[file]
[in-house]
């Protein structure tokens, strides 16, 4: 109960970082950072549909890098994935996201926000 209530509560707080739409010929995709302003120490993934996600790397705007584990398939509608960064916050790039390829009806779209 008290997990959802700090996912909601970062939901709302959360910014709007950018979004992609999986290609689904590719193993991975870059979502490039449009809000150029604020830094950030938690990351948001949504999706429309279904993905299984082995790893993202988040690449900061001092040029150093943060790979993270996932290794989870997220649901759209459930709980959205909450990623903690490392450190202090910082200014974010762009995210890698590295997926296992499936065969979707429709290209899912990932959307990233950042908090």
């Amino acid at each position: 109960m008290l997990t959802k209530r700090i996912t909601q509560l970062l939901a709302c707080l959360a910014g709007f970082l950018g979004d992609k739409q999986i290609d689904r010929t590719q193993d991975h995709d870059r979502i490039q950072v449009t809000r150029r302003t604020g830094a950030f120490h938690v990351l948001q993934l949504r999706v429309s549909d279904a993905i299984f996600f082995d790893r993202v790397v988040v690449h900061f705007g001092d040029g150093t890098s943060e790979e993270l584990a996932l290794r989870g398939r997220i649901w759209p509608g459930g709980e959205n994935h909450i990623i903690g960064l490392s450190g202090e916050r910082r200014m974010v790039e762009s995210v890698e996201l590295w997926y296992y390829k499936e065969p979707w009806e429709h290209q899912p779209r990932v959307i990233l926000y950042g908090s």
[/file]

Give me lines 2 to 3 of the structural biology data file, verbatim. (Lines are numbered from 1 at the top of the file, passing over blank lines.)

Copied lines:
């Protein structure tokens, strides 16, 4: 109960970082950072549909890098994935996201926000 209530509560707080739409010929995709302003120490993934996600790397705007584990398939509608960064916050790039390829009806779209 008290997990959802700090996912909601970062939901709302959360910014709007950018979004992609999986290609689904590719193993991975870059979502490039449009809000150029604020830094950030938690990351948001949504999706429309279904993905299984082995790893993202988040690449900061001092040029150093943060790979993270996932290794989870997220649901759209459930709980959205909450990623903690490392450190202090910082200014974010762009995210890698590295997926296992499936065969979707429709290209899912990932959307990233950042908090």
């Amino acid at each position: 109960m008290l997990t959802k209530r700090i996912t909601q509560l970062l939901a709302c707080l959360a910014g709007f970082l950018g979004d992609k739409q999986i290609d689904r010929t590719q193993d991975h995709d870059r979502i490039q950072v449009t809000r150029r302003t604020g830094a950030f120490h938690v990351l948001q993934l949504r999706v429309s549909d279904a993905i299984f996600f082995d790893r993202v790397v988040v690449h900061f705007g001092d040029g150093t890098s943060e790979e993270l584990a996932l290794r989870g398939r997220i649901w759209p509608g459930g709980e959205n994935h909450i990623i903690g960064l490392s450190g202090e916050r910082r200014m974010v790039e762009s995210v890698e996201l590295w997926y296992y390829k499936e065969p979707w009806e429709h290209q899912p779209r990932v959307i990233l926000y950042g908090s």